To Survive, the Democratic Party Needs to Stand Up to Wall Street and Global Corporations
With the attention of the nation riveted on the Trump train wreck and on the historic Women’s March, one lesson of this moment is getting lost: The Democratic Party lost an election to one of the most unstable, lewd, and unqualified candidates ever to run for office.
If we are to get through this presidency without terrible damage to our country, ending it and its policies as quickly as possible, we will need a new direction from the Democratic Party.
The four months I spent on the road, mainly in “red states” collecting stories for The Revolution Where You Live (Berrett Koehler, 2017), convinced me that the Democratic Party is out of touch with the pain many Americans experience. I visited small towns hollowed out by joblessness and big-box stores and urban neighborhoods where unemployment has been in double digits for generations. African American families have been especially hit hard—the wealth gap between White and Black families, which was already large, doubled with the 2008 recession.
For years, the Democratic Party chose to overlook these tough realities: Wages are low and stagnant. Jobs are outsourced. Drug prices and insurance premiums rise, and students take on a lifetime of debt just to have a shot at a decent job. Wall Street banks get bailed out when risky bets fail, and millions of ordinary Americans are punished with job losses and foreclosures for a financial crisis they didn’t cause. Meanwhile, virtually all the wealth generated by a recovering economy goes to the top 1 percent. The severe inequality that results from these lopsided policies fuels frustration and the nihilism that led to the election of Donald Trump.
The Democratic Party has fallen short by not taking on the structural causes of this crisis: an economy that favors big corporations and global capitalism. The party also has failed to step up to the climate crisis, which requires a radically different sort of economic recovery, and to the crisis of racial exclusion.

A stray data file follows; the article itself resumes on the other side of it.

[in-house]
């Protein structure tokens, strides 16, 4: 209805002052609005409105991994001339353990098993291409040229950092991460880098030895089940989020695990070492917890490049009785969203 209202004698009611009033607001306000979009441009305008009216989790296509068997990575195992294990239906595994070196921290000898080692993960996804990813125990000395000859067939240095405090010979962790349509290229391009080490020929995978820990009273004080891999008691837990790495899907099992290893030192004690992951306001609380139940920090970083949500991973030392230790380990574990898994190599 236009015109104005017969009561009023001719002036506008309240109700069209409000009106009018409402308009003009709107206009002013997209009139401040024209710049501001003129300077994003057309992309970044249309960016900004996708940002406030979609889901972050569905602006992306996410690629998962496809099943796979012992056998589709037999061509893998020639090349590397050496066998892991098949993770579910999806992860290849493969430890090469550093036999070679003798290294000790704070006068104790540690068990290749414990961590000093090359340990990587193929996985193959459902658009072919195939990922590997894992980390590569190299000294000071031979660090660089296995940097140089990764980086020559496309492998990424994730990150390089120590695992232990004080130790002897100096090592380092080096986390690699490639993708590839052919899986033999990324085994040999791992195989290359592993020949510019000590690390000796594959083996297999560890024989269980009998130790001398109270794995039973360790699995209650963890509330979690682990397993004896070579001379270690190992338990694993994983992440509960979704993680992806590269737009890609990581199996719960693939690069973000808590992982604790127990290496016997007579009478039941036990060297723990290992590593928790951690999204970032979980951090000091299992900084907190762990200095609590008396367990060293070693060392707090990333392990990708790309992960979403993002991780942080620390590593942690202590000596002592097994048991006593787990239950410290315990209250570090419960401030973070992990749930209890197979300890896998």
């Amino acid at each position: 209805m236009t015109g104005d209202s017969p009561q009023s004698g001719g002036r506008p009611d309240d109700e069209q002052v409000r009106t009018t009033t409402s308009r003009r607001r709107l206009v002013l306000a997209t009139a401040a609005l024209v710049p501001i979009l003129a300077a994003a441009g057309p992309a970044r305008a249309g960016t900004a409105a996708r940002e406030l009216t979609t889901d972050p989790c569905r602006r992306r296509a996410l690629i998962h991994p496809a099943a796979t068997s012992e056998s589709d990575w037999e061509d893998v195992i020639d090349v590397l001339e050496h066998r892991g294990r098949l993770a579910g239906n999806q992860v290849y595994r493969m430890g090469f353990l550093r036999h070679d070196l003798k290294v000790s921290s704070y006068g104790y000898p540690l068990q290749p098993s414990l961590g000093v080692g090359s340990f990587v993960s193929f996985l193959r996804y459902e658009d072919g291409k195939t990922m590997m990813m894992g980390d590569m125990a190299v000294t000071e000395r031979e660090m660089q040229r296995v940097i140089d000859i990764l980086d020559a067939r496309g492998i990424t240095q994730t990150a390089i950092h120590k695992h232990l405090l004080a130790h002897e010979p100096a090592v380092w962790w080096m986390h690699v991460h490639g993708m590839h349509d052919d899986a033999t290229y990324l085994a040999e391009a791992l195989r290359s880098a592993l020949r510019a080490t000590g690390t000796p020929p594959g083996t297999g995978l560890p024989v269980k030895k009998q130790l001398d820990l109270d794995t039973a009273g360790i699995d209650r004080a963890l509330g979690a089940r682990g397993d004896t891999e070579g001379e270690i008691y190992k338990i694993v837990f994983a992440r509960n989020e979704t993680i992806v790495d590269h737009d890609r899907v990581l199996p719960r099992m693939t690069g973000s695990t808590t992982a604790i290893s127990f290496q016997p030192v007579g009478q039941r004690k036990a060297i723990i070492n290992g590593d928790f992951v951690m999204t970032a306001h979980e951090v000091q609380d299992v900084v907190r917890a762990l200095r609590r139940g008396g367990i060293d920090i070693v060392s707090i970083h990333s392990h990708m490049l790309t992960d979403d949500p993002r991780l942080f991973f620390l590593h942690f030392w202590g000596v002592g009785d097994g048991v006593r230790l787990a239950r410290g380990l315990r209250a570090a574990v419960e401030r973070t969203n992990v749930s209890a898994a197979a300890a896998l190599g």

So what to do now?
"The Democratic Party has fallen short."
If the Democratic Party is to retake government, it will need to do more than be the party that isn’t as bad as Trump. It will need to find the courage to stand up for ordinary people, which means standing up to Wall Street and global corporations.
The party should support a revived locally rooted economy—one that supports and trains homegrown entrepreneurs and invests in local business. The party needs to close the wealth gap among races and bring everyone up, not support more ways for the 1 percent to continue to accumulate virtually all the benefits of economic growth. It needs fresh, new, pragmatic approaches, like a guaranteed minimum income, single-payer health care, and a massive investment in renewables and efficient transportation, which will create jobs while reducing greenhouse gas pollution. Standing up to the fossil fuel industry is a tough ask, but a majority of Americans support investing in renewables.
The form of isolationism advocated by Trump is misguided. But he’s tapped into a very real frustration with un-ending wars and the taxpayer-funded military-industrial complex. If the Democratic Party is to be relevant, it will need to be the party that can make peace.
Can Democrats stand up to Wall Street and global corporations? They will need to if they wish to be relevant. And polls show there is a lot of support; a majority of people under 50 do not support capitalism.
The Democratic Party has a lot going for it. Trump has historically low approval ratings, and the election has woken up many Americans. On Jan. 21, millions participated in women’s marches in more than 300 U.S. towns and cities, from Moose Pass, Alaska, to Los Angeles, Houston, and Washington, D.C. People are ready for real answers. If the Democratic Party can put women and men of all races and religions first, not global corporations, it might be able to earn the trust and enthusiasm of the American people in time to win big in the 2018 midterm elections.